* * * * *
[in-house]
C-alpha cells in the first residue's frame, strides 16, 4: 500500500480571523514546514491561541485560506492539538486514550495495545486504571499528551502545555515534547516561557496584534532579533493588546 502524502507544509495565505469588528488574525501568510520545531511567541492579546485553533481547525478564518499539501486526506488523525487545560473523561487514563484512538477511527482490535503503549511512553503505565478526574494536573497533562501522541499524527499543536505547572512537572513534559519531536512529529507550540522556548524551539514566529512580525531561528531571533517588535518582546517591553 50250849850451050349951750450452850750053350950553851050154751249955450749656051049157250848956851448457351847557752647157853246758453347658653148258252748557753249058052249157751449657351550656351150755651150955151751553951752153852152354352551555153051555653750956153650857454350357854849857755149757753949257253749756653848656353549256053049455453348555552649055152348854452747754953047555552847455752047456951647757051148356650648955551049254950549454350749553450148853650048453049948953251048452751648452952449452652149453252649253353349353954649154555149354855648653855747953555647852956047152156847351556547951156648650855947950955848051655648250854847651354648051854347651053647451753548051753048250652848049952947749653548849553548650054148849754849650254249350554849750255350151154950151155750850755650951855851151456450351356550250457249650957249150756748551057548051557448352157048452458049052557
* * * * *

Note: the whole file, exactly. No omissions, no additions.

[in-house]
C-alpha cells in the first residue's frame, strides 16, 4: 500500500480571523514546514491561541485560506492539538486514550495495545486504571499528551502545555515534547516561557496584534532579533493588546 502524502507544509495565505469588528488574525501568510520545531511567541492579546485553533481547525478564518499539501486526506488523525487545560473523561487514563484512538477511527482490535503503549511512553503505565478526574494536573497533562501522541499524527499543536505547572512537572513534559519531536512529529507550540522556548524551539514566529512580525531561528531571533517588535518582546517591553 50250849850451050349951750450452850750053350950553851050154751249955450749656051049157250848956851448457351847557752647157853246758453347658653148258252748557753249058052249157751449657351550656351150755651150955151751553951752153852152354352551555153051555653750956153650857454350357854849857755149757753949257253749756653848656353549256053049455453348555552649055152348854452747754953047555552847455752047456951647757051148356650648955551049254950549454350749553450148853650048453049948953251048452751648452952449452652149453252649253353349353954649154555149354855648653855747953555647852956047152156847351556547951156648650855947950955848051655648250854847651354648051854347651053647451753548051753048250652848049952947749653548849553548650054148849754849650254249350554849750255350151154950151155750850755650951855851151456450351356550250457249650957249150756748551057548051557448352157048452458049052557